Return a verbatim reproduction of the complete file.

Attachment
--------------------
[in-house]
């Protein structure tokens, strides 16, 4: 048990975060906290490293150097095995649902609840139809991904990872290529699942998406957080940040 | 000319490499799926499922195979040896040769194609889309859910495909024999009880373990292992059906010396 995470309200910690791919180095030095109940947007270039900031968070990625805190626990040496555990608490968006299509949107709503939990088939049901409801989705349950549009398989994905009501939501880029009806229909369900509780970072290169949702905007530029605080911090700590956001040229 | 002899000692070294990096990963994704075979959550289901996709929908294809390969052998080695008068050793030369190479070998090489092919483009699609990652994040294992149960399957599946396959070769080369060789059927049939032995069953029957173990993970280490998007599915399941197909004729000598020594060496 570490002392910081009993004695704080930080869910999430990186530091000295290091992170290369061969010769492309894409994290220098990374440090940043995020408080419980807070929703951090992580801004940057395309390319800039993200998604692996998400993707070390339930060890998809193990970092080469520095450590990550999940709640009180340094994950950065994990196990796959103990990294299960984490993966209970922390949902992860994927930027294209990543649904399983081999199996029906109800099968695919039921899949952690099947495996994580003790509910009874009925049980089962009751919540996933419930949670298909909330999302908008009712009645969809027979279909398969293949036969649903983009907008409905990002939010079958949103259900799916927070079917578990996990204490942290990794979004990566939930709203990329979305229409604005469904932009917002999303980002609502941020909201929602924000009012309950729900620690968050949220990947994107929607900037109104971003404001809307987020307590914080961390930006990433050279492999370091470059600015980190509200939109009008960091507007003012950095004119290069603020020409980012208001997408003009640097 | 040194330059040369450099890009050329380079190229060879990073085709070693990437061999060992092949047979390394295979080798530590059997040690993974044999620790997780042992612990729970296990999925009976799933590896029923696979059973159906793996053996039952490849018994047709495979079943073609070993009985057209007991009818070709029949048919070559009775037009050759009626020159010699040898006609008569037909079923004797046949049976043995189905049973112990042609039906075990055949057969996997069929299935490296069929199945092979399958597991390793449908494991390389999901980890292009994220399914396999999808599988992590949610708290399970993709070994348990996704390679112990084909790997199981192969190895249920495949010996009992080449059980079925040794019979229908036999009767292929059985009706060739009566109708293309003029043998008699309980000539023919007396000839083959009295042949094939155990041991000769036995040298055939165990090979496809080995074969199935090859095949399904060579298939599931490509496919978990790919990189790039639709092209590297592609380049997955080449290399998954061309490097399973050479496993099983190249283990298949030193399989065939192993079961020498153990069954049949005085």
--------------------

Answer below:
[in-house]
């Protein structure tokens, strides 16, 4: 048990975060906290490293150097095995649902609840139809991904990872290529699942998406957080940040 | 000319490499799926499922195979040896040769194609889309859910495909024999009880373990292992059906010396 995470309200910690791919180095030095109940947007270039900031968070990625805190626990040496555990608490968006299509949107709503939990088939049901409801989705349950549009398989994905009501939501880029009806229909369900509780970072290169949702905007530029605080911090700590956001040229 | 002899000692070294990096990963994704075979959550289901996709929908294809390969052998080695008068050793030369190479070998090489092919483009699609990652994040294992149960399957599946396959070769080369060789059927049939032995069953029957173990993970280490998007599915399941197909004729000598020594060496 570490002392910081009993004695704080930080869910999430990186530091000295290091992170290369061969010769492309894409994290220098990374440090940043995020408080419980807070929703951090992580801004940057395309390319800039993200998604692996998400993707070390339930060890998809193990970092080469520095450590990550999940709640009180340094994950950065994990196990796959103990990294299960984490993966209970922390949902992860994927930027294209990543649904399983081999199996029906109800099968695919039921899949952690099947495996994580003790509910009874009925049980089962009751919540996933419930949670298909909330999302908008009712009645969809027979279909398969293949036969649903983009907008409905990002939010079958949103259900799916927070079917578990996990204490942290990794979004990566939930709203990329979305229409604005469904932009917002999303980002609502941020909201929602924000009012309950729900620690968050949220990947994107929607900037109104971003404001809307987020307590914080961390930006990433050279492999370091470059600015980190509200939109009008960091507007003012950095004119290069603020020409980012208001997408003009640097 | 040194330059040369450099890009050329380079190229060879990073085709070693990437061999060992092949047979390394295979080798530590059997040690993974044999620790997780042992612990729970296990999925009976799933590896029923696979059973159906793996053996039952490849018994047709495979079943073609070993009985057209007991009818070709029949048919070559009775037009050759009626020159010699040898006609008569037909079923004797046949049976043995189905049973112990042609039906075990055949057969996997069929299935490296069929199945092979399958597991390793449908494991390389999901980890292009994220399914396999999808599988992590949610708290399970993709070994348990996704390679112990084909790997199981192969190895249920495949010996009992080449059980079925040794019979229908036999009767292929059985009706060739009566109708293309003029043998008699309980000539023919007396000839083959009295042949094939155990041991000769036995040298055939165990090979496809080995074969199935090859095949399904060579298939599931490509496919978990790919990189790039639709092209590297592609380049997955080449290399998954061309490097399973050479496993099983190249283990298949030193399989065939192993079961020498153990069954049949005085």